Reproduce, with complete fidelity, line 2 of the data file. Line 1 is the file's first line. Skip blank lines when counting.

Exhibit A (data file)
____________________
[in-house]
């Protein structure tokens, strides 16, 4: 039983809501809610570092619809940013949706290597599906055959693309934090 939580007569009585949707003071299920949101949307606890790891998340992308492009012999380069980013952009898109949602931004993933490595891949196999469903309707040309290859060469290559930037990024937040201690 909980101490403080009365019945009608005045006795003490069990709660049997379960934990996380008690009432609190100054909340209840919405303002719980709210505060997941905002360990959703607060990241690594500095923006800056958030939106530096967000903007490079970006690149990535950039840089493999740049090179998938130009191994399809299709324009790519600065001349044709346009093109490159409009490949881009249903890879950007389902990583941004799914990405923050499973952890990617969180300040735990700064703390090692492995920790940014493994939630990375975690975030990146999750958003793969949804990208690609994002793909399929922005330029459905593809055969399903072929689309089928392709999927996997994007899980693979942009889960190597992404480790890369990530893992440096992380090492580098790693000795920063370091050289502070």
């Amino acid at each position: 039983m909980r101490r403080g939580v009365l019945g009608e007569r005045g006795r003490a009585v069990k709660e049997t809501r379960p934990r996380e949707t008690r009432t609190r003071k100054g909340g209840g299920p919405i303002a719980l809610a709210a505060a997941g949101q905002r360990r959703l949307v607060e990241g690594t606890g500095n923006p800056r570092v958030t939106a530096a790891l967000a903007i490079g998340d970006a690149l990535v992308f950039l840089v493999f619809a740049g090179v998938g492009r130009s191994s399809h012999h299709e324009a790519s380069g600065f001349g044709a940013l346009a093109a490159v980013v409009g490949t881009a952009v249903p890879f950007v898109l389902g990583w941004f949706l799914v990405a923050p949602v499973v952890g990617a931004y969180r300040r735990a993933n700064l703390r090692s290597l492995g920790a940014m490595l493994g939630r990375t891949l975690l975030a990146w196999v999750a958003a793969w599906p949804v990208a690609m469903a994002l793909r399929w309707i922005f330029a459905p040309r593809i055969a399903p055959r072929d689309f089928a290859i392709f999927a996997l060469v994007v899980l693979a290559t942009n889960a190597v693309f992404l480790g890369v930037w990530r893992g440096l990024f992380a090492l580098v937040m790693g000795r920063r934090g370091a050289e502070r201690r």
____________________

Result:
């Protein structure tokens, strides 16, 4: 039983809501809610570092619809940013949706290597599906055959693309934090 939580007569009585949707003071299920949101949307606890790891998340992308492009012999380069980013952009898109949602931004993933490595891949196999469903309707040309290859060469290559930037990024937040201690 909980101490403080009365019945009608005045006795003490069990709660049997379960934990996380008690009432609190100054909340209840919405303002719980709210505060997941905002360990959703607060990241690594500095923006800056958030939106530096967000903007490079970006690149990535950039840089493999740049090179998938130009191994399809299709324009790519600065001349044709346009093109490159409009490949881009249903890879950007389902990583941004799914990405923050499973952890990617969180300040735990700064703390090692492995920790940014493994939630990375975690975030990146999750958003793969949804990208690609994002793909399929922005330029459905593809055969399903072929689309089928392709999927996997994007899980693979942009889960190597992404480790890369990530893992440096992380090492580098790693000795920063370091050289502070």